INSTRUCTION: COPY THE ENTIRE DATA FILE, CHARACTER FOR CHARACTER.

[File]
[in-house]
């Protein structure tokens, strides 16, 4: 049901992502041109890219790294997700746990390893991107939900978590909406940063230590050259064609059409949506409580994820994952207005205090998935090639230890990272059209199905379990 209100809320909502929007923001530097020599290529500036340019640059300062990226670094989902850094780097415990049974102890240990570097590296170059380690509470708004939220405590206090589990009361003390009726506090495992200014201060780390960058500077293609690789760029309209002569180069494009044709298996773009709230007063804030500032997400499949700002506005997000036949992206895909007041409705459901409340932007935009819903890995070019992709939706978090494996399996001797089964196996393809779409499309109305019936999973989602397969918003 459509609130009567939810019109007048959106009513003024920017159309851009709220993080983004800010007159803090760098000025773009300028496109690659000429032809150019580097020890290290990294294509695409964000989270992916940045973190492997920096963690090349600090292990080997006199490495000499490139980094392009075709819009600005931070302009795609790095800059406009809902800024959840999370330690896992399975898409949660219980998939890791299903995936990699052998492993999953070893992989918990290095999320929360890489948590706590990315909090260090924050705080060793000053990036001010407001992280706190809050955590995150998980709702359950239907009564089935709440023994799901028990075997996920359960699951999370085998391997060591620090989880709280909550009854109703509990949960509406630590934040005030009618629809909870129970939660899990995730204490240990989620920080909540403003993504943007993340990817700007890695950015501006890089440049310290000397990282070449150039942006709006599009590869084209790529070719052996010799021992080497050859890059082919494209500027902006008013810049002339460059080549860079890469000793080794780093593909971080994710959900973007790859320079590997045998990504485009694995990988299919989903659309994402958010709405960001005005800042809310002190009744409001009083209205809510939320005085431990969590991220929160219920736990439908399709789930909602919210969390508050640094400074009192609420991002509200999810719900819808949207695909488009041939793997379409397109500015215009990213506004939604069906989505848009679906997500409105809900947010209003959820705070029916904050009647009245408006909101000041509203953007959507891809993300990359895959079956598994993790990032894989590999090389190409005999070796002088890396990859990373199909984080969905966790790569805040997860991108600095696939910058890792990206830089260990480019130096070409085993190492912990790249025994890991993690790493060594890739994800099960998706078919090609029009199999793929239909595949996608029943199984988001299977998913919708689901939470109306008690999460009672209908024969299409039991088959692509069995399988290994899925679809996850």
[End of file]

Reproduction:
[in-house]
């Protein structure tokens, strides 16, 4: 049901992502041109890219790294997700746990390893991107939900978590909406940063230590050259064609059409949506409580994820994952207005205090998935090639230890990272059209199905379990 209100809320909502929007923001530097020599290529500036340019640059300062990226670094989902850094780097415990049974102890240990570097590296170059380690509470708004939220405590206090589990009361003390009726506090495992200014201060780390960058500077293609690789760029309209002569180069494009044709298996773009709230007063804030500032997400499949700002506005997000036949992206895909007041409705459901409340932007935009819903890995070019992709939706978090494996399996001797089964196996393809779409499309109305019936999973989602397969918003 459509609130009567939810019109007048959106009513003024920017159309851009709220993080983004800010007159803090760098000025773009300028496109690659000429032809150019580097020890290290990294294509695409964000989270992916940045973190492997920096963690090349600090292990080997006199490495000499490139980094392009075709819009600005931070302009795609790095800059406009809902800024959840999370330690896992399975898409949660219980998939890791299903995936990699052998492993999953070893992989918990290095999320929360890489948590706590990315909090260090924050705080060793000053990036001010407001992280706190809050955590995150998980709702359950239907009564089935709440023994799901028990075997996920359960699951999370085998391997060591620090989880709280909550009854109703509990949960509406630590934040005030009618629809909870129970939660899990995730204490240990989620920080909540403003993504943007993340990817700007890695950015501006890089440049310290000397990282070449150039942006709006599009590869084209790529070719052996010799021992080497050859890059082919494209500027902006008013810049002339460059080549860079890469000793080794780093593909971080994710959900973007790859320079590997045998990504485009694995990988299919989903659309994402958010709405960001005005800042809310002190009744409001009083209205809510939320005085431990969590991220929160219920736990439908399709789930909602919210969390508050640094400074009192609420991002509200999810719900819808949207695909488009041939793997379409397109500015215009990213506004939604069906989505848009679906997500409105809900947010209003959820705070029916904050009647009245408006909101000041509203953007959507891809993300990359895959079956598994993790990032894989590999090389190409005999070796002088890396990859990373199909984080969905966790790569805040997860991108600095696939910058890792990206830089260990480019130096070409085993190492912990790249025994890991993690790493060594890739994800099960998706078919090609029009199999793929239909595949996608029943199984988001299977998913919708689901939470109306008690999460009672209908024969299409039991088959692509069995399988290994899925679809996850």